Nobel Prize from the poor

Today in the world nearly 3 billion people out of 7 billion live in poverty. And more than 1.3 billion live in extreme poverty . The World Bank also gives a similar figure of  those people  living in extreme poverty. 1 billion children are living under terribly harsh conditions. According to a UNICEF report 22 ,000 children die  every day due to poverty.
In this 21 century fighting poverty is still a great challenge everywhere. Even the intellectuals are on the job . This time   Nobel Prize for economics goes to those three economists who deploy RCT (randomised control trials) in their work – something to do with evidence based poverty identification and alleviation. Rather this is a method to look for evidence – the need to use evidence as an important input in policy making. RCT is increasingly used by many researchers as an effective tool to devise feasible solutions to complex development challenges .
Abhijit and Esther( Nobel laureates husband and wife ) have been working with many committed researchers worldwide to fight poverty and inequality in cost-effective and innovatively  way. They are working in many countries. They try to find practical  means to eradicate poverty, improve the educational standards of women, increase the immunization rates among children etc .
RCT as a tool  bring out evidence to policy framers in a more acceptable way . This is done  by pooling the best insights from randomised evaluations in more than 80 countries. These scientific inputs have convinced many policy makers to indulge in evidence-based policy decisions.
Abhijit and others  have reaffirm that many things can be done for the poor . Billionaires, multinationals , politicians, bourgeoises even intellectuals and researches may use this tool to reach out to those people who are poor and helpless. Policy makers , government agencies, international organizations, philanthropists can do all kinds of benevolent works based on RCT method.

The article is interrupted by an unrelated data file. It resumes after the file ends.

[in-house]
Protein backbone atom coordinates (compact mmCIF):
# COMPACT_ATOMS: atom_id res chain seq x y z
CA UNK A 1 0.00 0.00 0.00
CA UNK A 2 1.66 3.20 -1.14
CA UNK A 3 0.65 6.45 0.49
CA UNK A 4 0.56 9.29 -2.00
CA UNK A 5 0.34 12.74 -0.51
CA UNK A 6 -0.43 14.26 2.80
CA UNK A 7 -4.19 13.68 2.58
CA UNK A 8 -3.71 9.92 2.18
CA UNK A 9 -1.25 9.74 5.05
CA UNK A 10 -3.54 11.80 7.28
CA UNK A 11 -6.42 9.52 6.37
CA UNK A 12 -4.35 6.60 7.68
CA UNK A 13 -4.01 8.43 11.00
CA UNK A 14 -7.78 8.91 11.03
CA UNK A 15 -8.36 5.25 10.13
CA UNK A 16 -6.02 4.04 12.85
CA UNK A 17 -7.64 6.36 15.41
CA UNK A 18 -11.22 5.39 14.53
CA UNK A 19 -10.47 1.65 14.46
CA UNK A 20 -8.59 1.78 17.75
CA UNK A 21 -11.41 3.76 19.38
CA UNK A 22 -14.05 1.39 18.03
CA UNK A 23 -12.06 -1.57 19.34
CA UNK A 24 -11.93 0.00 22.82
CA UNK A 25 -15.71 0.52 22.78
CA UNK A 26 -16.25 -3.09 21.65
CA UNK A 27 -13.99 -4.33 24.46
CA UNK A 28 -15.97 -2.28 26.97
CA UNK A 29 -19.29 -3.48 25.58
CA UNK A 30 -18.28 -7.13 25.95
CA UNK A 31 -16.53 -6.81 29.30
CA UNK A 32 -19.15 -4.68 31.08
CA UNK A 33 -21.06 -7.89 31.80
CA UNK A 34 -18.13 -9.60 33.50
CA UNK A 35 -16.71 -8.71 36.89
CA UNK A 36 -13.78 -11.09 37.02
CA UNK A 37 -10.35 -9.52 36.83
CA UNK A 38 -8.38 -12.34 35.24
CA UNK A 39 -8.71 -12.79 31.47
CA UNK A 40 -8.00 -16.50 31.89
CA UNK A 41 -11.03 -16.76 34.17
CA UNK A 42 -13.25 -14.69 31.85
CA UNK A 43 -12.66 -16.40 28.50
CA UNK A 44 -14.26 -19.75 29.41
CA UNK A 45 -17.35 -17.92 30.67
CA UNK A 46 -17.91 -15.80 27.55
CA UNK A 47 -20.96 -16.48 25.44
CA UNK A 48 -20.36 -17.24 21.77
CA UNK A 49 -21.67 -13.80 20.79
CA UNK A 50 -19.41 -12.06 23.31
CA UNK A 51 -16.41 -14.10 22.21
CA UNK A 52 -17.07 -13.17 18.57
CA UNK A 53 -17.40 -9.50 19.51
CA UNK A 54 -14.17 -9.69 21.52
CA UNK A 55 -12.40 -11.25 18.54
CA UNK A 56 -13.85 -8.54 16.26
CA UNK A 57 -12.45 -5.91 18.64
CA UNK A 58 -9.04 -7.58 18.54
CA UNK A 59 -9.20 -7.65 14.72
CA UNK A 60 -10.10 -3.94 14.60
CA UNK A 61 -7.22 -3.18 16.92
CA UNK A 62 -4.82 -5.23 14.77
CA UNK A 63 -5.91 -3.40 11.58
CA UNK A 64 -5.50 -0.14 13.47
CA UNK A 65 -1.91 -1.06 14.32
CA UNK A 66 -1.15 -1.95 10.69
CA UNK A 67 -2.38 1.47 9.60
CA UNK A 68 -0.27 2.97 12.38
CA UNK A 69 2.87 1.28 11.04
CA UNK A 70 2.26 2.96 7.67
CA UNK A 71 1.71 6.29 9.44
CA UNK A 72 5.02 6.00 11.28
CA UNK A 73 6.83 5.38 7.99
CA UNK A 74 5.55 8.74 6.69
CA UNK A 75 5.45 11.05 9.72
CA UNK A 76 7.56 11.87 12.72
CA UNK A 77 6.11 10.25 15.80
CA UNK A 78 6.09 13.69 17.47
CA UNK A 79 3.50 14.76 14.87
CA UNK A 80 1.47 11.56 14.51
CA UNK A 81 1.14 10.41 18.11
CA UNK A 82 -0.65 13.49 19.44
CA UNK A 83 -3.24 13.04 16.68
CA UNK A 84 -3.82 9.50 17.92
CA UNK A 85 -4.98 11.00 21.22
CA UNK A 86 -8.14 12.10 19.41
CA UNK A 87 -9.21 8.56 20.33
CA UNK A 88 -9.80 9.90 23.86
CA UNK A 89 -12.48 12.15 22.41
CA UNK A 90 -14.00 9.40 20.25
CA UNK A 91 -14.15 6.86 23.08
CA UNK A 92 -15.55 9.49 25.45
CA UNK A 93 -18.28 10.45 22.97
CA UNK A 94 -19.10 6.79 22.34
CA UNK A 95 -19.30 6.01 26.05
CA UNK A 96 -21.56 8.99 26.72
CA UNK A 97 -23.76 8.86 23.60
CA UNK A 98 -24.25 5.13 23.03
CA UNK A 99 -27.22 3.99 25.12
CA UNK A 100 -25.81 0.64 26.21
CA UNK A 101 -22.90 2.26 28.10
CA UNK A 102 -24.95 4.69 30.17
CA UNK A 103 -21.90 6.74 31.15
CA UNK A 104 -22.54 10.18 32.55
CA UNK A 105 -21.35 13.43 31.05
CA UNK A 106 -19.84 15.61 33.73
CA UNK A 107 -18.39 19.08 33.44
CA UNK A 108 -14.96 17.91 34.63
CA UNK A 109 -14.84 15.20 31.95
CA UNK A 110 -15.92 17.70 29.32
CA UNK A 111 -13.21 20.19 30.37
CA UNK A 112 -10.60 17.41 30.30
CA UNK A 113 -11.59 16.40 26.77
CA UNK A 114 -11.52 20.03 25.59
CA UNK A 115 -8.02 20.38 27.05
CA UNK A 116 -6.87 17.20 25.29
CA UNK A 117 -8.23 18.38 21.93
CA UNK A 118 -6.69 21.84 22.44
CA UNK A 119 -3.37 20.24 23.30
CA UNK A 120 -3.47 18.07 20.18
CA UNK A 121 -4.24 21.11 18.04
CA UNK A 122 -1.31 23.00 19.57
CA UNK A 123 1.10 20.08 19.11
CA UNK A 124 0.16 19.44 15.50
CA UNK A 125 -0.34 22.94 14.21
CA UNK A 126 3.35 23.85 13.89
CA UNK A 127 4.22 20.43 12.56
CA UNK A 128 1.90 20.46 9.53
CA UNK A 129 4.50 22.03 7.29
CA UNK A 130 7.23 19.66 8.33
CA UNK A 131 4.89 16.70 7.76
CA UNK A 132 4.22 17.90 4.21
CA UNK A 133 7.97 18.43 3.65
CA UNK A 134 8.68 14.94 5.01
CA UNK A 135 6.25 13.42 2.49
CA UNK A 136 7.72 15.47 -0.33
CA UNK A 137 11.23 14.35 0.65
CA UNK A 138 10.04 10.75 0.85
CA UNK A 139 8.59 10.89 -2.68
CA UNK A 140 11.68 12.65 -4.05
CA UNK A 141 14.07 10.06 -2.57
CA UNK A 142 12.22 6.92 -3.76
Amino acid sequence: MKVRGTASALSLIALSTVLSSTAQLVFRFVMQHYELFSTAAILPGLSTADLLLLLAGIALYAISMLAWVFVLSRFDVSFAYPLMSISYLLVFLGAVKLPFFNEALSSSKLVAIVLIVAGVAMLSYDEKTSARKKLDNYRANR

I am neither an economists nor an intellectual ; but certainly I am a common man who expresses common concern for the people. Every intelligent person will explore the possibilities of exploiting the masses. Poor people generally constitute the masses. Today the struggle is - how to influence the masses, how to make them buy their product, how to convince them, how to get their support and votes, how to become a hero of these uncountable people. If you are successful to do so you are among the winners. My point is once you have successfully  exploited the poor directly or indirectly, please give them something in return.
A few days back I could read this year’s global hunger index. In that index our position is sliding down. Over the last few years the country has actually plummeted nine ranks in the index. This is a matter of concern . Our neighbours have pulled ahead of us. Even Nepal is above us. Addressing malnutrition must be top priority of our government  both for the State and Centre. Weak human capital means gloomy future for us. Proper feeding is necessary for all particularity the children because they are the pillars of our development.
Fighting poverty and hunger is still a main agenda of the century. Abhijit Banerjee and others have proved that better research input can do a lot of good things in the struggle against poverty. Poverty is still there in every part of the world, particularly in the third world countries. In India too despite Garibi Hatao and Acche Din we still have a huge population under the shadow of poverty.
In an interview to TOI Mr Abhijit talked about the luxury of ladies’ finger in our jails; ladies’ finger was still for the privileged jail-mates. As a student he was in Tihar jail for about ten days as a repercussion of some  agitation in Jawaharlal Nehru University. He recalls ,“if you happened to have a BA degree you were entitled to bhindi (ladies’-finger) and if not, you didn’t get it. I am not joking. So I do remember our passionate fight for  the right to bhindi.”
"It is not about the answers but it is about arguments to get to the answers”, Abhijit Banerjee.